To test or not to test?
That was a fairly lively Q&A with John Swinney - certainly more questions from the floor than there have often been for education secretaries in past learning festivals, and they were more pointed, too. But which of these teachers reflects the majority view on SNSAs in the primary sector?
Split opinion on standardised national assessments
Two teachers have just spoken to education secretary about Scottish Standardised National Assessments for P1 - with very different views. More shortly.
Pi Day or Pie Day - which is best?
John Swinney speaks
Education secretary John Swinney is about to address the Scottish Learning Festival. We'll be live tweeting from @TesScotland. In the meantime, here's a short clip of the outstanding musicians we've just heard from St Mary's Music School in Edinburgh.
'Reading comprehension underpins all learning'
One of this morning's seminar presenters is North Ayrshire educational psychologist Taryn Moir. Back in July, we wrote about her research that led to an intervention which significantly improved pupils' ability to understand what they read, but was also inexpensive and easy to implement. It's called the Strathclyde Higher Order Reading Skills programme.
The Northern Lights
With 50 per cent of today's Tess blogging team being Aberdonian, we're delighted to see Granite City dwellers braving the conditions to make it to Glasgow. Welcome to Dyce Primary - it's just a pity you've now induced a flashback to the last time Henry was on as long school bus trip. It was 1988, a 24-hour slog from Aberdeen to Paris, and the girls took control of the VCR (you'll have to Google that, young 'uns). He was hopeful that Blackadder would get on at some stage, but it was Dirty Dancing and Kylie Minogue ("I Should Be So Lucky" era) all the way to the Eiffel Tower...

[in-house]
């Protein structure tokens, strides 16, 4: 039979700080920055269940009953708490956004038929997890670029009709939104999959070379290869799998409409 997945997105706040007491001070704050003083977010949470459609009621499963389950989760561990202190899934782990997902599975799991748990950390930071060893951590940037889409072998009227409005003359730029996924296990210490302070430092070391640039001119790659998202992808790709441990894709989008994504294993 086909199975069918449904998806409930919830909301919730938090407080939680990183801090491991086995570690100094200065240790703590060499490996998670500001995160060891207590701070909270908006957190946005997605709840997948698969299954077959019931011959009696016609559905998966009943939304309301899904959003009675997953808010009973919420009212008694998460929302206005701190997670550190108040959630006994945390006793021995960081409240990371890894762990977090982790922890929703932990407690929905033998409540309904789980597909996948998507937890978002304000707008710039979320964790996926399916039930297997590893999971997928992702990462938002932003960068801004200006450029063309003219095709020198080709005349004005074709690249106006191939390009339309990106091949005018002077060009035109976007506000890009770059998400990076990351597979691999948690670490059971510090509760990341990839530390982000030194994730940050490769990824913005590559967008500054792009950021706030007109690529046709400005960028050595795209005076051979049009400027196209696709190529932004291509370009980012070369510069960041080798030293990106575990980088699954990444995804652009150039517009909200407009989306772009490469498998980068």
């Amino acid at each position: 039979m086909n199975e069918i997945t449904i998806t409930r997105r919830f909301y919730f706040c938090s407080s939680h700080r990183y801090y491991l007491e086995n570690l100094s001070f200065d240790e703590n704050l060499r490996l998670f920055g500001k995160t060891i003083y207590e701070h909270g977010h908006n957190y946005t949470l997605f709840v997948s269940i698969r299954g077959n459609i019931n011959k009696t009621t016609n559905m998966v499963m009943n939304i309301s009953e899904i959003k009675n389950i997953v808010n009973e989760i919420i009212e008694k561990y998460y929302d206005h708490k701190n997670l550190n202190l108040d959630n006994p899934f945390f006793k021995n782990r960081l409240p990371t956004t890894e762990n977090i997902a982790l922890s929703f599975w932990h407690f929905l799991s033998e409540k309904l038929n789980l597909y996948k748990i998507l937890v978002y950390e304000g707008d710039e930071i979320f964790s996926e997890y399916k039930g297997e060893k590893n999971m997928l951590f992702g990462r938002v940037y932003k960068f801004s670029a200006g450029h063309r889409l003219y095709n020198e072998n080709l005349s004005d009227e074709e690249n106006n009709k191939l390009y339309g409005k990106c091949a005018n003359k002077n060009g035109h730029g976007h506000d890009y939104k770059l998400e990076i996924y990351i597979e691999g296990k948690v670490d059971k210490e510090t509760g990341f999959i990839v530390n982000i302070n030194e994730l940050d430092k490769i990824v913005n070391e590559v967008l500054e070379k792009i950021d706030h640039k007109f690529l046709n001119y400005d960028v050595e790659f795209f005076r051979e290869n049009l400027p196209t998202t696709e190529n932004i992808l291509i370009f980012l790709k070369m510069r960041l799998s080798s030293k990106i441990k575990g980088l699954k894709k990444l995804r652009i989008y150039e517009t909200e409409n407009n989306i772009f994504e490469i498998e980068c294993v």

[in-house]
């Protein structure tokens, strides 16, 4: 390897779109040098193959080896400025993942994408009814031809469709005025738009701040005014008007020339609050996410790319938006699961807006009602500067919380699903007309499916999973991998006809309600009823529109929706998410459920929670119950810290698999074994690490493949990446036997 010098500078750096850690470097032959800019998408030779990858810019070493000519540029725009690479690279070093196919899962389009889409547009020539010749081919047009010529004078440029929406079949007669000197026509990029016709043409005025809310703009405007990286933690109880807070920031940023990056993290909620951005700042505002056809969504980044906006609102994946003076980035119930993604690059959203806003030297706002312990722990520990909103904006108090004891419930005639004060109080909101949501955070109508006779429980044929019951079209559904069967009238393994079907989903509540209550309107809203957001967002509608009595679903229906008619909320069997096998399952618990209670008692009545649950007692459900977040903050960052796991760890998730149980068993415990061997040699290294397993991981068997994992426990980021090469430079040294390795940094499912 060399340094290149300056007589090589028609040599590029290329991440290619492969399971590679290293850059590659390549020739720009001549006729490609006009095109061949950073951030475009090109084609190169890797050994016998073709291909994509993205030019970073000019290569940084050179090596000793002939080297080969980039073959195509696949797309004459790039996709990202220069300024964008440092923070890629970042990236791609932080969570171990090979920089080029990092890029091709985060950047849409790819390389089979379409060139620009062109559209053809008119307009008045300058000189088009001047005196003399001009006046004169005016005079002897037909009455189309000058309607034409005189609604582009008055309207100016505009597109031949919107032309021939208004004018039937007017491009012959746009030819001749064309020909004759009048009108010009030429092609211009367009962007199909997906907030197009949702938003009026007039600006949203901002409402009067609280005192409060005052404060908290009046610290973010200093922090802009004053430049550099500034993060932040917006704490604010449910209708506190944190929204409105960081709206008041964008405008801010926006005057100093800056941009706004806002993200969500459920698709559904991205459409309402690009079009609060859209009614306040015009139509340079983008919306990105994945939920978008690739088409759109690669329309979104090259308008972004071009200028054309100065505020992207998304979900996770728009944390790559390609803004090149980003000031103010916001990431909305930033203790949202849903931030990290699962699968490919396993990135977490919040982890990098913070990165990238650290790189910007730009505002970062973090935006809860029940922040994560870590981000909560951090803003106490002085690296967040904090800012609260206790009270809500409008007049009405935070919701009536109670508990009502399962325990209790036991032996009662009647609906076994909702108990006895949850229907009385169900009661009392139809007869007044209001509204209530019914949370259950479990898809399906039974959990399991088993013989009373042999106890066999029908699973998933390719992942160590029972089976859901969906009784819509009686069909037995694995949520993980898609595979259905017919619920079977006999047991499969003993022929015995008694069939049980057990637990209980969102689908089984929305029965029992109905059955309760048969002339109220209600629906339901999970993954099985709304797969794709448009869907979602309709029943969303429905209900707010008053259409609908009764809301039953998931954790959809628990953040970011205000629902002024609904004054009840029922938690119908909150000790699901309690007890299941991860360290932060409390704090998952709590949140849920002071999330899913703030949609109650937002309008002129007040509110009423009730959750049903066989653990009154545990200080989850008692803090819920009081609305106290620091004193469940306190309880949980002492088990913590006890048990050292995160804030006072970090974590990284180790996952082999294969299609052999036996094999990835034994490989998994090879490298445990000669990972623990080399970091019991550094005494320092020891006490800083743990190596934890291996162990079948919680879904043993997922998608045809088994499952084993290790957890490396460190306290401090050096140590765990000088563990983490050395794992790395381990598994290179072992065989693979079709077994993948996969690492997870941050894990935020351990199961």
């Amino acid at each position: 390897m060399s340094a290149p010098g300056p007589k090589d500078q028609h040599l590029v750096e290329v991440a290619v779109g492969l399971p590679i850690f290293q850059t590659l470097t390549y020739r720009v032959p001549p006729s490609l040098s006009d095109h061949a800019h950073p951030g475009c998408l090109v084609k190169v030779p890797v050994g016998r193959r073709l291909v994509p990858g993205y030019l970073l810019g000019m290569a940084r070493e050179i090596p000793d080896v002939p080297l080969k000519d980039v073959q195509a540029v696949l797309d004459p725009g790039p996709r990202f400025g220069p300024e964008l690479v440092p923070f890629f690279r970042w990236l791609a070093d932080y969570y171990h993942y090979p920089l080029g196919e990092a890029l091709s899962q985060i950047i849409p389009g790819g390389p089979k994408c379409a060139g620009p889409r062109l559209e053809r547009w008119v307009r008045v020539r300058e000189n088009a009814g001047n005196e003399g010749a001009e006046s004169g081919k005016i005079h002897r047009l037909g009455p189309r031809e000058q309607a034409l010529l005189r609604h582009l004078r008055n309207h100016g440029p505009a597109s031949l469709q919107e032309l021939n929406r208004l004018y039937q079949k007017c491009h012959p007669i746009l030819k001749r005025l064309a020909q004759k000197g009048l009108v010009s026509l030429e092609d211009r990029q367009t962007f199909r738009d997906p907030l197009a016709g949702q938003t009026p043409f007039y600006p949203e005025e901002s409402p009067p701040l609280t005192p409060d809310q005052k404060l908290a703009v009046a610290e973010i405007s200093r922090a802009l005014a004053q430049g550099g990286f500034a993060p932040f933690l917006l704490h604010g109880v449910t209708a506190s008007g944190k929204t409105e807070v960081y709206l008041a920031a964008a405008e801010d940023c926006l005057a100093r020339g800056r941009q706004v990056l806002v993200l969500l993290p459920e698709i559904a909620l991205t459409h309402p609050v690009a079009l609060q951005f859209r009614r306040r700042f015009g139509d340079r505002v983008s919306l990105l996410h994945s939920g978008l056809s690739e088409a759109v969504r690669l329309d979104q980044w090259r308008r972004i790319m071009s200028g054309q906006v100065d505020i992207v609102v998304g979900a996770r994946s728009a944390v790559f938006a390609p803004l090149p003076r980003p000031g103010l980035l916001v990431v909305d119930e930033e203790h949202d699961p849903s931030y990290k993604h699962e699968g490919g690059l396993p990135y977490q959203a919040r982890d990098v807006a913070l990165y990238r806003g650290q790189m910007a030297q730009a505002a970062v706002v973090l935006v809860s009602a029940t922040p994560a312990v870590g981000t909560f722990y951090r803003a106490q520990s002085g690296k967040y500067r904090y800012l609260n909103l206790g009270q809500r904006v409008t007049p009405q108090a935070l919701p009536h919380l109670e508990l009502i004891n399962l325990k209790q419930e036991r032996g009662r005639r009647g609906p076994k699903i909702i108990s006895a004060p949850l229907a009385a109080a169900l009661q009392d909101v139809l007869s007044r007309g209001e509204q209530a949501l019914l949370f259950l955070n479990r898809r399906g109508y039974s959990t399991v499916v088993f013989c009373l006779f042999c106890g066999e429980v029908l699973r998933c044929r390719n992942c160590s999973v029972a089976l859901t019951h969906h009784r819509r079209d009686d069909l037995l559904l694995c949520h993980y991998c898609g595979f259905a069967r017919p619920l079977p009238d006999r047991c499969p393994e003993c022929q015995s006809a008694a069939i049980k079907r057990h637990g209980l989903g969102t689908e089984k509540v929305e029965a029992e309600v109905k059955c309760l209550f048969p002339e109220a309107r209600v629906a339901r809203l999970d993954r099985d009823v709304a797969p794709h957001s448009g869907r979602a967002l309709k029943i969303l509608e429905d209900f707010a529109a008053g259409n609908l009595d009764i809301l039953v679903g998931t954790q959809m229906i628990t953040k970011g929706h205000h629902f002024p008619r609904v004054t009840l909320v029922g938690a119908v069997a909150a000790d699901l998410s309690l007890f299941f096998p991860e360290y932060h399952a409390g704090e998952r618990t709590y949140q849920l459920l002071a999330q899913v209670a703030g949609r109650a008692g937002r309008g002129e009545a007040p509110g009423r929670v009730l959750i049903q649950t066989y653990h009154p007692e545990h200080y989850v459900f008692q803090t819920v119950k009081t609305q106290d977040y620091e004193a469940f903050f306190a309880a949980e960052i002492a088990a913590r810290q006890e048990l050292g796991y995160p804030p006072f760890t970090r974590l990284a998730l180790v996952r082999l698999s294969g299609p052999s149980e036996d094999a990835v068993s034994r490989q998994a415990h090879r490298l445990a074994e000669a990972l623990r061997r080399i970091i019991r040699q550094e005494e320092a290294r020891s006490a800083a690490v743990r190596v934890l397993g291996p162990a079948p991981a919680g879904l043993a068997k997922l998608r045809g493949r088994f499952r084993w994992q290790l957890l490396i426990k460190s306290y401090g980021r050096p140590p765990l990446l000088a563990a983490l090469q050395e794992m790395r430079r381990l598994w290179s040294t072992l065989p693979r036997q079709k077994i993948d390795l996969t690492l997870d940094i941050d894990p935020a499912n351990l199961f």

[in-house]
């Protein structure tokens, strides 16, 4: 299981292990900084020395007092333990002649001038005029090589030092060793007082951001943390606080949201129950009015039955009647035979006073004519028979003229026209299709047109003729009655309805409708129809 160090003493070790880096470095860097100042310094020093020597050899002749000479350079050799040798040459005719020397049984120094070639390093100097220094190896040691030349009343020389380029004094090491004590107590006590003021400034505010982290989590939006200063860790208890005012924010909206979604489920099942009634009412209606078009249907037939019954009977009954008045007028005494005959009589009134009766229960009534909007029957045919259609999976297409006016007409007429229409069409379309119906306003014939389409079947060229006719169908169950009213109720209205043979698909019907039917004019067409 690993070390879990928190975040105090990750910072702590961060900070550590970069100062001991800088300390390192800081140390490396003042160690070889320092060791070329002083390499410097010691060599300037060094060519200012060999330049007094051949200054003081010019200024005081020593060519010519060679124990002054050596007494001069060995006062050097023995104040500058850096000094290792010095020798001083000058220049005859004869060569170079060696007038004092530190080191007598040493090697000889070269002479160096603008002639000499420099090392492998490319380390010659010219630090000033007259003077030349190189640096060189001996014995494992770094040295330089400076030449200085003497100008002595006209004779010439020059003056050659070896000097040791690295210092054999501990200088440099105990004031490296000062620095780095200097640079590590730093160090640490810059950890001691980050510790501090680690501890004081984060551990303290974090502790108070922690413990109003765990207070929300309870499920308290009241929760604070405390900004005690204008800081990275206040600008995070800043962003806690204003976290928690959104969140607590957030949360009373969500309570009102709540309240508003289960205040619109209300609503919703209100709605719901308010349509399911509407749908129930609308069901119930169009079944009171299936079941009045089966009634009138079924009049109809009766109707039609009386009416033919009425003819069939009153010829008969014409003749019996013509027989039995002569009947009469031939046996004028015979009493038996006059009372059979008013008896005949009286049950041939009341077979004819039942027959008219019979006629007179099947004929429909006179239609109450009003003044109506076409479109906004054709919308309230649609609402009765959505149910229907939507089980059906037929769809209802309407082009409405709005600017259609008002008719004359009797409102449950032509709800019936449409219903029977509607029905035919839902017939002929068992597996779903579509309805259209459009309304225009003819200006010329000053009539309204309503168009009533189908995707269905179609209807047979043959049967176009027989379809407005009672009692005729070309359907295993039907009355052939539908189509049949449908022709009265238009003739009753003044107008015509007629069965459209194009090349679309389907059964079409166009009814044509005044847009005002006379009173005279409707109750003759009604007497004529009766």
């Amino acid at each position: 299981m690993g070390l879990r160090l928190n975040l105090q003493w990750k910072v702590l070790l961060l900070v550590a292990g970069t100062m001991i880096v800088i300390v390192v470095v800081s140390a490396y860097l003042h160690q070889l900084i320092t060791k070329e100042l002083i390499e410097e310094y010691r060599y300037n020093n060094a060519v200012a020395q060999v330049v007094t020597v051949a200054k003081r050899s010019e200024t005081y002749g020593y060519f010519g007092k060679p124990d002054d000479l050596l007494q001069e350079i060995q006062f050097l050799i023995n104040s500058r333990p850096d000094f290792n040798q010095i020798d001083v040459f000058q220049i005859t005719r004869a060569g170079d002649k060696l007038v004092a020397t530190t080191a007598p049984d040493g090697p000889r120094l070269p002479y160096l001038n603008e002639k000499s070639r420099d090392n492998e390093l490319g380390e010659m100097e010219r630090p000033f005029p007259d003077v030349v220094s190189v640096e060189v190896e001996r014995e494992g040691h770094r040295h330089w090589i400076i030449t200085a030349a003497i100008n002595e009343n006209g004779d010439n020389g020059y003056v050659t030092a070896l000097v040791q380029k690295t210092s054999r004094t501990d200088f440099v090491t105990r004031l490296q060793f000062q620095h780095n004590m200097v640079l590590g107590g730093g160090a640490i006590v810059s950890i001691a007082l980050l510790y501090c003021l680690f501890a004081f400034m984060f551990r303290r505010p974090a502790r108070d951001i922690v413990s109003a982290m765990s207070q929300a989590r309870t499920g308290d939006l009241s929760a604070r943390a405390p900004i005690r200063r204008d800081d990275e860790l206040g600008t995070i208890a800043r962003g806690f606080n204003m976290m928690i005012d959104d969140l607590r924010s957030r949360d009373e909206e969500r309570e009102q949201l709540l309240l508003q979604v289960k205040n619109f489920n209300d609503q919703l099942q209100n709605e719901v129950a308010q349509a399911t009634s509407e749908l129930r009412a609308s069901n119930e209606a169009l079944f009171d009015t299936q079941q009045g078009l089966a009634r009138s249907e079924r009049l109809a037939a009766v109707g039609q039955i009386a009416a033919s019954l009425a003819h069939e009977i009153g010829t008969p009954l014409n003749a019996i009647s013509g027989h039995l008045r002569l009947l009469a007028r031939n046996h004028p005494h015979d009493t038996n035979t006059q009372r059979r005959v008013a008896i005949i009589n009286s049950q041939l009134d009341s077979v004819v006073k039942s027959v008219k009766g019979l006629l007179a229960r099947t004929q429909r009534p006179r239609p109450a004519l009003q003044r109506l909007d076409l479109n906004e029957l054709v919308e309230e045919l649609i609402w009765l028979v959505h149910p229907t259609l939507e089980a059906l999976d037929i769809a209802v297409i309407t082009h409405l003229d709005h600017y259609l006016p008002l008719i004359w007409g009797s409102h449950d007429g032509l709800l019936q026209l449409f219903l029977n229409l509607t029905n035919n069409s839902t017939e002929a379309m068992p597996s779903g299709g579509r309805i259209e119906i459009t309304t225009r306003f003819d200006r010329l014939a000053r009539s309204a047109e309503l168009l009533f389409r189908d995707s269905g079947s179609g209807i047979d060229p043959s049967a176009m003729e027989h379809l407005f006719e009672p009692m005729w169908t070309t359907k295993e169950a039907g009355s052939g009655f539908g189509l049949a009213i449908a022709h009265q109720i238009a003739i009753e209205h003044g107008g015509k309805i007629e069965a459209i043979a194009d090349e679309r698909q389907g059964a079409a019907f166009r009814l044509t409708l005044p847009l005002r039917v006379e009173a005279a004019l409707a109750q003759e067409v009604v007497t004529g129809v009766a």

'More droont rat than smart teacher'
You're not the only one, Mairead... Let's just say it shouldn't be too hard to persuade people to spend the entire day indoors.
Unfortunately I’m looking a lot more droont rat than smart teacher for the #SLF18 today. Very excited to get in and have a look at all the stalls (and free pens!)— Miss Hill (@misshill_2018) September 19, 2018
Busy day for John Swinney
John Swinney will speak at the festival at 10.30 this morning, and has written about looking forward to experiencing the "infectious" excitement and enthusiasm of #SLF18. It's a busy day for the education secretary, who will be hotfooting it back to Edinburgh for a vote on P1 standardised assessments this afternoon.
Primary teachers 'get too much stick' over maths
One of today's keynote speakers is Professor Jo Boaler. In an interview with our own Emma Seith, she said that primary teachers get "too much stick" over maths and dismissed the idea that they should have a Higher in the subject – an argument that seemed to go down well with primary teachers when we posted the story yesterday. What do you think?
Professor Boaler is up at 12.30pm today.
Good morning from the Scottish Learning Festival 2018
Good morning, everyone! We're on our way to Glasgow for the Scottish Learning Festival (aka #SLF18 in social media land) as Storm Ali hurtles towards us from the opposite direction (insert your weather/education metaphors here).
We'll be live blogging today and tomorrow, so let us get in touch your views, tips, pictures and highlights over the next couple of days. You can tweet us (@TesScotland @Henry_Hepburn @Emma_Seith) or email email@example.com and firstname.lastname@example.org